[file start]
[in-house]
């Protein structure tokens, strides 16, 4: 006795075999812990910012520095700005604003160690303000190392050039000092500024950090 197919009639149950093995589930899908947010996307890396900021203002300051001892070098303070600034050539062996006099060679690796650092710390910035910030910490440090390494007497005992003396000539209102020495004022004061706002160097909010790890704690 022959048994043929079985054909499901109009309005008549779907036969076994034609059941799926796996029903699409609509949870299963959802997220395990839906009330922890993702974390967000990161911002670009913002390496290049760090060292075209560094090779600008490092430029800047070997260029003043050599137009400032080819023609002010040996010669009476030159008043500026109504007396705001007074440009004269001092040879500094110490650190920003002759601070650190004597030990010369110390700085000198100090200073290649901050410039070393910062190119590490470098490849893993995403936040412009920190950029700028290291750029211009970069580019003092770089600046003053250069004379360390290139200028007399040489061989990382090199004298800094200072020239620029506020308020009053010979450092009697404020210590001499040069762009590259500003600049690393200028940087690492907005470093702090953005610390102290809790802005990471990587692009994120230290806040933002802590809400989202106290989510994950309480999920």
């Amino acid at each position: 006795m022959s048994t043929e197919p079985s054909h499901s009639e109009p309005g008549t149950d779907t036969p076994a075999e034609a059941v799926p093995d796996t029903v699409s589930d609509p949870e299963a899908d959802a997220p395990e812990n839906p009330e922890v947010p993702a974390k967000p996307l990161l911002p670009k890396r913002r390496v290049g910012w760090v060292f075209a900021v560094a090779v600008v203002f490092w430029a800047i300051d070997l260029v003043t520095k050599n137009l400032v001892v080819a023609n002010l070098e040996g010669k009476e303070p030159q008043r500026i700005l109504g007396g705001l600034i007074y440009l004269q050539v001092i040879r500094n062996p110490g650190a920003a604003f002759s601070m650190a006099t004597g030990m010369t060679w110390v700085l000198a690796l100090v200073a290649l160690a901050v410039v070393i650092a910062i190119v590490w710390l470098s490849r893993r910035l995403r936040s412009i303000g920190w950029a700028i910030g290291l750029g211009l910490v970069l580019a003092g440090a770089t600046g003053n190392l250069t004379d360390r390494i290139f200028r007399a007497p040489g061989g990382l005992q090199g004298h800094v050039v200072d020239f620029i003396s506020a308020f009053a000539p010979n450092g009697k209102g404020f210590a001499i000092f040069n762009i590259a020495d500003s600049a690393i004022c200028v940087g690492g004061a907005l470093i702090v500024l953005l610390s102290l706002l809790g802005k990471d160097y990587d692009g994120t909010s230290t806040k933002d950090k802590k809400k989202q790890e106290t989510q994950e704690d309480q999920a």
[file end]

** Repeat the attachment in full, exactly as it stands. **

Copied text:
[in-house]
């Protein structure tokens, strides 16, 4: 006795075999812990910012520095700005604003160690303000190392050039000092500024950090 197919009639149950093995589930899908947010996307890396900021203002300051001892070098303070600034050539062996006099060679690796650092710390910035910030910490440090390494007497005992003396000539209102020495004022004061706002160097909010790890704690 022959048994043929079985054909499901109009309005008549779907036969076994034609059941799926796996029903699409609509949870299963959802997220395990839906009330922890993702974390967000990161911002670009913002390496290049760090060292075209560094090779600008490092430029800047070997260029003043050599137009400032080819023609002010040996010669009476030159008043500026109504007396705001007074440009004269001092040879500094110490650190920003002759601070650190004597030990010369110390700085000198100090200073290649901050410039070393910062190119590490470098490849893993995403936040412009920190950029700028290291750029211009970069580019003092770089600046003053250069004379360390290139200028007399040489061989990382090199004298800094200072020239620029506020308020009053010979450092009697404020210590001499040069762009590259500003600049690393200028940087690492907005470093702090953005610390102290809790802005990471990587692009994120230290806040933002802590809400989202106290989510994950309480999920």
């Amino acid at each position: 006795m022959s048994t043929e197919p079985s054909h499901s009639e109009p309005g008549t149950d779907t036969p076994a075999e034609a059941v799926p093995d796996t029903v699409s589930d609509p949870e299963a899908d959802a997220p395990e812990n839906p009330e922890v947010p993702a974390k967000p996307l990161l911002p670009k890396r913002r390496v290049g910012w760090v060292f075209a900021v560094a090779v600008v203002f490092w430029a800047i300051d070997l260029v003043t520095k050599n137009l400032v001892v080819a023609n002010l070098e040996g010669k009476e303070p030159q008043r500026i700005l109504g007396g705001l600034i007074y440009l004269q050539v001092i040879r500094n062996p110490g650190a920003a604003f002759s601070m650190a006099t004597g030990m010369t060679w110390v700085l000198a690796l100090v200073a290649l160690a901050v410039v070393i650092a910062i190119v590490w710390l470098s490849r893993r910035l995403r936040s412009i303000g920190w950029a700028i910030g290291l750029g211009l910490v970069l580019a003092g440090a770089t600046g003053n190392l250069t004379d360390r390494i290139f200028r007399a007497p040489g061989g990382l005992q090199g004298h800094v050039v200072d020239f620029i003396s506020a308020f009053a000539p010979n450092g009697k209102g404020f210590a001499i000092f040069n762009i590259a020495d500003s600049a690393i004022c200028v940087g690492g004061a907005l470093i702090v500024l953005l610390s102290l706002l809790g802005k990471d160097y990587d692009g994120t909010s230290t806040k933002d950090k802590k809400k989202q790890e106290t989510q994950e704690d309480q999920a």